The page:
4 in 10 Evangelicals Say They’ve Been Visited by the Dead

From Christianity Today: Despite Scripture’s warning against communication from beyond the grave, most consider hearing from loved ones to be a comfort in their grief.

Researchers say most people who report “after-death communications” find the interactions to be comforting, not haunting or scary.

“They’re often very valuable for people. They give them hope that their loved one is still there and still connected to them,” said Julie Exline, a professor at Case Western Reserve University who studies the psychology of religion and spirituality. “These experiences help people, even if they don’t know what to make of them.”

There are several factors that come into play for a person to turn to supernatural explanations for what they’ve experienced.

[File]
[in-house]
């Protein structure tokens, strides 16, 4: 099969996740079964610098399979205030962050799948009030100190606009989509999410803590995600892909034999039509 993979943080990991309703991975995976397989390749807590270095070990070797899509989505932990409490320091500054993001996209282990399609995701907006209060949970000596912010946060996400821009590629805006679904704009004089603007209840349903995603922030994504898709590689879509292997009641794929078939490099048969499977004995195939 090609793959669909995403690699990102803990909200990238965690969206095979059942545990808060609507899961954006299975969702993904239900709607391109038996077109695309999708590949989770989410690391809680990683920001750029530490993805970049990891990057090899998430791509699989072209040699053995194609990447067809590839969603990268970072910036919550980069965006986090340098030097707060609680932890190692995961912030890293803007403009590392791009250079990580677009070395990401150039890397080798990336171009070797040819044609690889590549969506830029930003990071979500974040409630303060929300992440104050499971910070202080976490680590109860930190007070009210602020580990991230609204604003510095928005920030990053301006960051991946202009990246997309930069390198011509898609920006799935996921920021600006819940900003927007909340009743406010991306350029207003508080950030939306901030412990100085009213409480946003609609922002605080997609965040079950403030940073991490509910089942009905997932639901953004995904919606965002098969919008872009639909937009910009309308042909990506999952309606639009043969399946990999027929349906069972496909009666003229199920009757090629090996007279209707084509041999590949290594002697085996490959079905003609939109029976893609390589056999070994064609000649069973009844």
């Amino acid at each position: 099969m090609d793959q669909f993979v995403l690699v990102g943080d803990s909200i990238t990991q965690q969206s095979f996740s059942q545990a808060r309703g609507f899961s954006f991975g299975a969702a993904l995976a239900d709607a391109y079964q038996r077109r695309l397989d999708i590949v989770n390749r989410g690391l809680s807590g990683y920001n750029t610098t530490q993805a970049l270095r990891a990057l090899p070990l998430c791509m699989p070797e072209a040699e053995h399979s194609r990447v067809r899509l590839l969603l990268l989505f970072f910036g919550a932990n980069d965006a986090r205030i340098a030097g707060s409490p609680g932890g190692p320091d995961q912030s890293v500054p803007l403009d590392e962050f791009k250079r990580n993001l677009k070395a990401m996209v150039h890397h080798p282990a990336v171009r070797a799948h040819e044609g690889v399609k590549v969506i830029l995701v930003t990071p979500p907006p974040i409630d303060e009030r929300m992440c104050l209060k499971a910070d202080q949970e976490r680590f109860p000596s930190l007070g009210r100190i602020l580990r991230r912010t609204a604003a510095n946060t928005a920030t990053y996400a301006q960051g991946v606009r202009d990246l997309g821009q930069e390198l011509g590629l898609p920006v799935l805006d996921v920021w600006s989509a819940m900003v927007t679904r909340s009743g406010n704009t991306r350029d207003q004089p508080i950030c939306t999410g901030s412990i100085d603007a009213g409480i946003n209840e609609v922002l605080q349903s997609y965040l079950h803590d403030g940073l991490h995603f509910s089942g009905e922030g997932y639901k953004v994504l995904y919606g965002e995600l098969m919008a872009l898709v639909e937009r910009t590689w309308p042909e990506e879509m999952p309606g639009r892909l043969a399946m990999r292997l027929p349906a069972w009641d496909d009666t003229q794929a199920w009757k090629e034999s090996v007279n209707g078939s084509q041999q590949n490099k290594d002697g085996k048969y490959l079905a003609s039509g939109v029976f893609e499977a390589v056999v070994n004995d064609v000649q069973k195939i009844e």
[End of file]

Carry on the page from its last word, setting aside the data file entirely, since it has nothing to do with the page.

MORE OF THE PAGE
A recent Religions article by doctoral student Kathleen Pait and Exline cites “prior belief in God, angels, spirits, or ghosts, combined with a belief that these beings actually do communicate with people in the world” as one condition. The relationship between a person and their loved one—“the need for relational closure” amid prolonged grief—can also be a factor. And women are more likely to report the phenomena.

Psychologists can come off as skeptical of such experiences, and clients may be afraid to disclose them, assuming it means they’re “crazy.” Religious settings may not be much better: Evangelicals and people with high religious commitment were less likely to report interactions with dead relatives in the Pew survey.

“I think a lot of Christians are maybe afraid to talk about this or do not know what to do with it. [They] could at least take some comfort in knowing a lot of people have these experiences,” said Exline. Coming out of a fundamentalist evangelical background, she knows that some religious traditions view these experiences as “demonic” or “kind of freaky.”

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